If you are thinking about getting into the swing of blogging this year, here are a few things you should remember.

1)      Your blog shapes the professional internet
Your personal internet is shrinking. Once signed into Google all your results will be personalised based from previous searches and what your network of contacts have recommended. The purpose of this functionality is to make search results more relevant for everyone but at the same time, much content is being censored, being pushed back through the search results.

Think of your chosen industry as a spider’s web, each strand connected to a professional who could have that dream job for you. Blogging enables you to become one of those stands on the web and stand among your industry’s thought leaders.

2)      Mobile is BIG
With the number of smartphone users in the UK to double between 2012 and 2016, from 19.2 million to 41.9 million, it’s essential to be creating compatible content. Blogging is one of the few channels which can easily adapt its content across a whole range of platforms. I know that this blog can be read on my PC, smartphone, tablet, even my Xbox. All it takes is a few free WordPress plugins and you have compatibility which many companies still pay thousands for. The challenge for blogging is to create diverse content which can still hit a number of platforms.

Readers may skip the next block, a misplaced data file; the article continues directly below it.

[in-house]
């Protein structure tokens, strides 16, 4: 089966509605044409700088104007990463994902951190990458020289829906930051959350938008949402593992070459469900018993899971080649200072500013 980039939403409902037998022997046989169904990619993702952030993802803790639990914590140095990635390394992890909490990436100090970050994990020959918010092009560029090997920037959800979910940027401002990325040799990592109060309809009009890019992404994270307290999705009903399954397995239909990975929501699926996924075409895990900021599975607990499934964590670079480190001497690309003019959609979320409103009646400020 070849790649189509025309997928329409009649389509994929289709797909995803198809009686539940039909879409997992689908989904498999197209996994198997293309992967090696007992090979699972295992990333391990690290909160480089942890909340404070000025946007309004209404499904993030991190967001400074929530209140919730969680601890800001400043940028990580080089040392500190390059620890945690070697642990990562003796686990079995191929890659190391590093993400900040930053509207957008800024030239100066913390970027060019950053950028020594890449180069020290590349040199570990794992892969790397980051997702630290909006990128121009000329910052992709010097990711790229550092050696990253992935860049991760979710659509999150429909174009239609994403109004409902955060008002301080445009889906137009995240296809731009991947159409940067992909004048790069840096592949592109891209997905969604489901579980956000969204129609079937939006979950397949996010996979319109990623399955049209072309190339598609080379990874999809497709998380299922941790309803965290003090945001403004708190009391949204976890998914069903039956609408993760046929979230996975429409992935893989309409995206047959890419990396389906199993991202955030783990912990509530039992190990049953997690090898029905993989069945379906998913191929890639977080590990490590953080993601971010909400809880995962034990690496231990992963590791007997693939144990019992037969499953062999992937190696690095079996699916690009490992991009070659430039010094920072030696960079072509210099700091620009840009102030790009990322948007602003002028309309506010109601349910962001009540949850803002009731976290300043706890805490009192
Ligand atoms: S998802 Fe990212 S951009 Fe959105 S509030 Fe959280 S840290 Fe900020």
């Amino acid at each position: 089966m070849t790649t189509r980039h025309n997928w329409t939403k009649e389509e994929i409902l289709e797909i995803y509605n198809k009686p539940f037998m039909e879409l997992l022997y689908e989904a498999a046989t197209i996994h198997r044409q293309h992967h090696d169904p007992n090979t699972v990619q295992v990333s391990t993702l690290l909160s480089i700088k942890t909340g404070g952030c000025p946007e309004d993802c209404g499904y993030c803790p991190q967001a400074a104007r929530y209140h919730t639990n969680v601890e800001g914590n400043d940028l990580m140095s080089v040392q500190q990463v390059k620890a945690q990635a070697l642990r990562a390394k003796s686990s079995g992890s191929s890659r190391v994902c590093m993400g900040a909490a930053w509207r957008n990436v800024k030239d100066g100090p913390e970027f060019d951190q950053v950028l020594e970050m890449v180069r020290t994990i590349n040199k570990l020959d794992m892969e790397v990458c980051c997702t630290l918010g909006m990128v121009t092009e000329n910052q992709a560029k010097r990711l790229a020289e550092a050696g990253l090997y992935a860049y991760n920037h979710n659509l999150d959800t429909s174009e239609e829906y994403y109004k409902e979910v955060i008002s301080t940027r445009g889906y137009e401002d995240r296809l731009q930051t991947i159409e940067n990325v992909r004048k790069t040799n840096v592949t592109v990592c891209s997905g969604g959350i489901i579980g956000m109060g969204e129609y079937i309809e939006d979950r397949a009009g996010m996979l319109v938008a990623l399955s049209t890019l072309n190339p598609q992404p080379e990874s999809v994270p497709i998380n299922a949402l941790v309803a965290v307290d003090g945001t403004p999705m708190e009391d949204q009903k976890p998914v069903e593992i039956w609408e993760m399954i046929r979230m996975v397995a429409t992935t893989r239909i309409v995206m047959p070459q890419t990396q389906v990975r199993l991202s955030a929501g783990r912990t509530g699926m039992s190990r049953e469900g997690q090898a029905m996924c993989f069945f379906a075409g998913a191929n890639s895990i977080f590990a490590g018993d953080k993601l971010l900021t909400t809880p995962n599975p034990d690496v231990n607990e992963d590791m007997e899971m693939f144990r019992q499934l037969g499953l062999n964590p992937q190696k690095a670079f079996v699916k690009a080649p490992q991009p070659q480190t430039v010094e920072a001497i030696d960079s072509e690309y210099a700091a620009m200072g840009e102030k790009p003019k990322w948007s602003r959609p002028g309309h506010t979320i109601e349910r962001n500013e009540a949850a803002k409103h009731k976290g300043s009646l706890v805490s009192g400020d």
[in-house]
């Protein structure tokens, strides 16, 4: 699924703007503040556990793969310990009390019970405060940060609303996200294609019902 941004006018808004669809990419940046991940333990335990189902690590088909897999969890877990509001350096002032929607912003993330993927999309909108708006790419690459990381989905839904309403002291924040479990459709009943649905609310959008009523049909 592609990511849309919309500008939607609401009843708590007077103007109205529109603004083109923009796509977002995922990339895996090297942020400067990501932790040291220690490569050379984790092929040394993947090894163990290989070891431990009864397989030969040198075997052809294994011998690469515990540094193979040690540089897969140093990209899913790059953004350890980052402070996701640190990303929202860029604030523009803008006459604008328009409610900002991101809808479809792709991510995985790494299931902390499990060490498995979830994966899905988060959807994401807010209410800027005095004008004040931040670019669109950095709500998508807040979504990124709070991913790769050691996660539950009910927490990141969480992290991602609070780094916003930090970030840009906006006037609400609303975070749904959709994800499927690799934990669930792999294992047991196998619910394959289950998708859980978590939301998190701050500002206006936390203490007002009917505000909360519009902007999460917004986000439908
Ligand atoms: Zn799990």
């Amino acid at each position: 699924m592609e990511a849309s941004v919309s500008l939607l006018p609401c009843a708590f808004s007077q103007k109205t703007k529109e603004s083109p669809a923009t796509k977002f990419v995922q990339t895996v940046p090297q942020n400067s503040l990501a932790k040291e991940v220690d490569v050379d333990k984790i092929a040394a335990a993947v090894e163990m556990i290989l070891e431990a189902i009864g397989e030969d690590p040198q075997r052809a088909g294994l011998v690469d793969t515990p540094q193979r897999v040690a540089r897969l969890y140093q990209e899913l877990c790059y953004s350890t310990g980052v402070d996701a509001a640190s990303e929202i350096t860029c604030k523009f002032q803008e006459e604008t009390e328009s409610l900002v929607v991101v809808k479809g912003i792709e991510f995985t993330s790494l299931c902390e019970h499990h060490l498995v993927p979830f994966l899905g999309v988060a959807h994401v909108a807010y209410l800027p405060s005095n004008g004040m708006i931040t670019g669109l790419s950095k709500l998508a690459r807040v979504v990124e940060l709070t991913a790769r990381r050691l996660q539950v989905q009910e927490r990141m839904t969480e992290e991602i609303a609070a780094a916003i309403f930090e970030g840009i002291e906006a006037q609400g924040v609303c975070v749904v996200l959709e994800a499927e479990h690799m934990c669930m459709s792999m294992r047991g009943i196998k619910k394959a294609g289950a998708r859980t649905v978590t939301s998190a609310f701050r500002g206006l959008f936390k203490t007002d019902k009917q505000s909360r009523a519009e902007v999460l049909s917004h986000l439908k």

This year I am probably going to write an estimated 25,000 words on this blog of which 12,500 are probably going to be read on mobile devices (judging from this site’s stats).

3)      Blogging takes a lot of stamina
This point remains relatively unchanged from last year because blogging is still tough. The whole public relations industry produces but still struggles with content. The blogging sphere is so crowded that getting your voice heard above others can be really difficult. To tackle this effective blogging requires the support of social networks and, for public relations students, it’s worth adding yourself to the CIPR Conversation.

If you believe that rather tongue-in-cheek point from CEO of Econsultancy, Ashley Friedlein, then 2013 will be the year of the long blog post.

4)      Consider other forms of advertising
There is nothing wrong with trying to make some money blogging. However, using banners ads can be a painfully long process to pay off. Instead consider other forms of advertising such as sponsored posts, anchored links (although this is gradually being killed off due to search changes) or selling premium content. With the growth of eBook readers consider self-publishing short books – the online space is full of money making options.

5)      Your fellow bloggers
It’s all very well learning the latest bit of public relations theory, how to build effective campaigns and having conversations with the experts but go back to the basics. Remember to follow, recommend and comment on other blogs. Blogging is a community activity and in all likelihood your traffic levels will be partly reliant on the recommendations of others.